“Our study highlights the importance of health agencies and clinicians being aware of the potential long-term consequences of COVID-19 and monitoring people after COVID-19 infection for new-onset diabetes for timely diagnosis and treatment,” they write.

Pilot Study Suggests Potential Longer Shelf Life for Insulin

A pilot study by Pendsey et al. (The Lancet Diabetes & Endocrinology, doi.org/gr4pf2) suggests that insulin likely can be stored at room temperature and potentially for much longer than insulin manufacturers and authorities currently recommend. The finding could have major implications in resource-poor settings such as developing countries, where insulin is often in short supply and very expensive.

One of the concerns with insulin (apart from its U.S. pricing; more on that below) surrounds its perceived temperature sensitivity and thus its shelf life and potency, with concerns raised for situations in which refrigeration is not available. At room temperatures that can exceed 86° F, insulin is thought to keep for about 4 weeks, after which recommendations indicate that it should be discarded.

To investigate the actual stability of insulin in such conditions, the authors asked six families from Nagpur, India, to store insulin samples unopened for 1–4 months in nonrefrigerated, real-world conditions during the summer. Control samples were kept refrigerated. They also compared the effects of storing the samples on a shelf or in clay pots that are traditionally used to keep contents cooler than surroundings.

The authors found that, with temperatures hovering around 86° F, the unrefrigerated insulin generally maintained 95% of the potency of refrigerated control products after as long as 4 months of storage.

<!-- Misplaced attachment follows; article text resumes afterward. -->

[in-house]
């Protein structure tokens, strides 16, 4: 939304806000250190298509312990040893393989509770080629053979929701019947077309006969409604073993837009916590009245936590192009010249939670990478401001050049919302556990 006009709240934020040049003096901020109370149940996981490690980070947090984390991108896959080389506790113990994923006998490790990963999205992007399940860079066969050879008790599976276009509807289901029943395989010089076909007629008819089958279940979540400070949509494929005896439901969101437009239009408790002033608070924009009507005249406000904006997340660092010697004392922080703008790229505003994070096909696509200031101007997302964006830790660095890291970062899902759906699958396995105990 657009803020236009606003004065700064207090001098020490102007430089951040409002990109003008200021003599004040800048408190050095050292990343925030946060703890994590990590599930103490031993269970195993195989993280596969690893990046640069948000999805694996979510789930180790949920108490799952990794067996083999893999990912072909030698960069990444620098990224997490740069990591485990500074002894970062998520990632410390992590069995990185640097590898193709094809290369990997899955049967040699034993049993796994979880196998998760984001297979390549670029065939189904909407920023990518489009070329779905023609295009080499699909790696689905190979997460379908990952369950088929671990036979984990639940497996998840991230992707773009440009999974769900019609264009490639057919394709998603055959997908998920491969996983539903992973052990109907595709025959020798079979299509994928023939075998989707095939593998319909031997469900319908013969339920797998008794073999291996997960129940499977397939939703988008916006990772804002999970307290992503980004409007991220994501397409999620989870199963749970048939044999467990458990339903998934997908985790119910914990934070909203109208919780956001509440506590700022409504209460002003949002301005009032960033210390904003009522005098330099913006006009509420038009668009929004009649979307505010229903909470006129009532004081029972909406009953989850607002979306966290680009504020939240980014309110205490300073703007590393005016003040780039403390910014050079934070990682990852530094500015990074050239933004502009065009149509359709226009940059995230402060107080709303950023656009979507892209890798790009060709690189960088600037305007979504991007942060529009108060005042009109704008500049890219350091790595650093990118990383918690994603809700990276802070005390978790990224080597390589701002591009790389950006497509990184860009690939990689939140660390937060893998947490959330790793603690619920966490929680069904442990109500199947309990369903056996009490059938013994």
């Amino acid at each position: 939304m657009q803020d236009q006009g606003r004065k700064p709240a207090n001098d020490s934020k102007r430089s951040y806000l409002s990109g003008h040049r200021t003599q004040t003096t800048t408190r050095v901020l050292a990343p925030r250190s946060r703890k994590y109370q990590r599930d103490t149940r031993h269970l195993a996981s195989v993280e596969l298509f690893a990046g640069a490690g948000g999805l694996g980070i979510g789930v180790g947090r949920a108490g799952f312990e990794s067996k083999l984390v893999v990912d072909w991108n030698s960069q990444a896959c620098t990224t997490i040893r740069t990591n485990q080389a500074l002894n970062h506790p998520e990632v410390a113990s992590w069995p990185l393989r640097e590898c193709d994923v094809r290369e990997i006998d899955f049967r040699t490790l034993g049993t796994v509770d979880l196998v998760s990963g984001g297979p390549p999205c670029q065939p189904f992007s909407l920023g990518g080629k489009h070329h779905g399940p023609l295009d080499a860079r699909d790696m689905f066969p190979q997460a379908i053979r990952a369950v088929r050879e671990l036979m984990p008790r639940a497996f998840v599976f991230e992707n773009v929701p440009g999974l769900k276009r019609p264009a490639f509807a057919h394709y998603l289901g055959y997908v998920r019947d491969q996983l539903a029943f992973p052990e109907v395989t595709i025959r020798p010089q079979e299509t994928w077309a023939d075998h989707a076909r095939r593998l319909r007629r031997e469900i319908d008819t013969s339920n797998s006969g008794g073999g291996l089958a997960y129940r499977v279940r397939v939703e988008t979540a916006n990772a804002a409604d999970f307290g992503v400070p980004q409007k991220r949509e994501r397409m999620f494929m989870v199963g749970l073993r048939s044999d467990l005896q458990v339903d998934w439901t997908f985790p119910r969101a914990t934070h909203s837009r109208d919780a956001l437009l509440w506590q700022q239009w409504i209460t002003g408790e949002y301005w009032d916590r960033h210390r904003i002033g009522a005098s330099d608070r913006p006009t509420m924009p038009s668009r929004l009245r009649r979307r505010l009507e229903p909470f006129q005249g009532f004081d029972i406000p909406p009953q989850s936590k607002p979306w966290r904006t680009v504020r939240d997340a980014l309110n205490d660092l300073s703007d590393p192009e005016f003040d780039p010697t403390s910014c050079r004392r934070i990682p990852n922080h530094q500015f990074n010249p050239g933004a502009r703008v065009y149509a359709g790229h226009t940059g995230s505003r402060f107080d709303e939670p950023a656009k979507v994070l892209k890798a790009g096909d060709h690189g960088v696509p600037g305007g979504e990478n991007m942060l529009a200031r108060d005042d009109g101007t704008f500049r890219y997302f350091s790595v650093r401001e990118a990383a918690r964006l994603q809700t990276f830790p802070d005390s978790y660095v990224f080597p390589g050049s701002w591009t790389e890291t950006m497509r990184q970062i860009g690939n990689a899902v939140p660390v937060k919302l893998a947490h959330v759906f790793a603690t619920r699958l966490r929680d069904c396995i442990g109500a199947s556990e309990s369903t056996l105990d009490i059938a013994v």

“This study shows that insulin probably has a considerably longer shelf life at room temperature—up to four times as long as was previously believed,” author Gun Forsander said. “The study also showed that the simple solution, with cooling clay pots, can be helpful when the weather is at its hottest.”

“What Just Happened” With the Price of Insulin in the United States?

As was widely reported in the media, all three manufacturers of insulin recently announced substantial price cuts for insulin in the United States. Sanofi was the latest to announce the changes, following similar moves by Eli Lilly and Novo Nordisk. Together, the three companies control ∼90% of the U.S. insulin market, and all have now announced price cuts in the region of 70–75% that will take effect in early 2024.

“As of this afternoon, all three of the leading insulin producers in America have agreed to substantially reduce their prices, following my calls to expand my $35 cap for seniors to all Americans,” U.S. President Joe Biden said. “Sanofi is the latest company to recognize that charging hundreds of dollars for insulin that costs $10 to produce is just wrong, especially when the lives of so many children, parents, and grandparents depend on it.”

The announcements have been widely, but not universally, applauded. American economist Leemore S. Dafny (New England Journal of Medicine, doi.org/j8gq) explains that, initially, she could not join the applause but that, on reflection, her initial reaction might have been wrong.

In an article entitled “Falling Insulin Prices—What Just Happened?” Dafny argues that, while moral suasion (or public shaming) might have had a hand in the companies’ decision-making process, it was unlikely the only factor. Rather, it was likely a series of events that forced the hand of manufacturers. These events included the introduction of interchangeable biosimilar insulins, legislation, lawsuits, investigations, and impending caps on rebates via new regulations.

“A possible silver lining of this lengthy and painful episode in U.S. drug history is that high, oligopolistic pricing will most likely be harder to sustain for mass-market products that have therapeutic substitutes and for which copycats can be made relatively easily,” Dafny concludes. “If that sounds like qualified, muted applause, it is. But it is applause nonetheless.”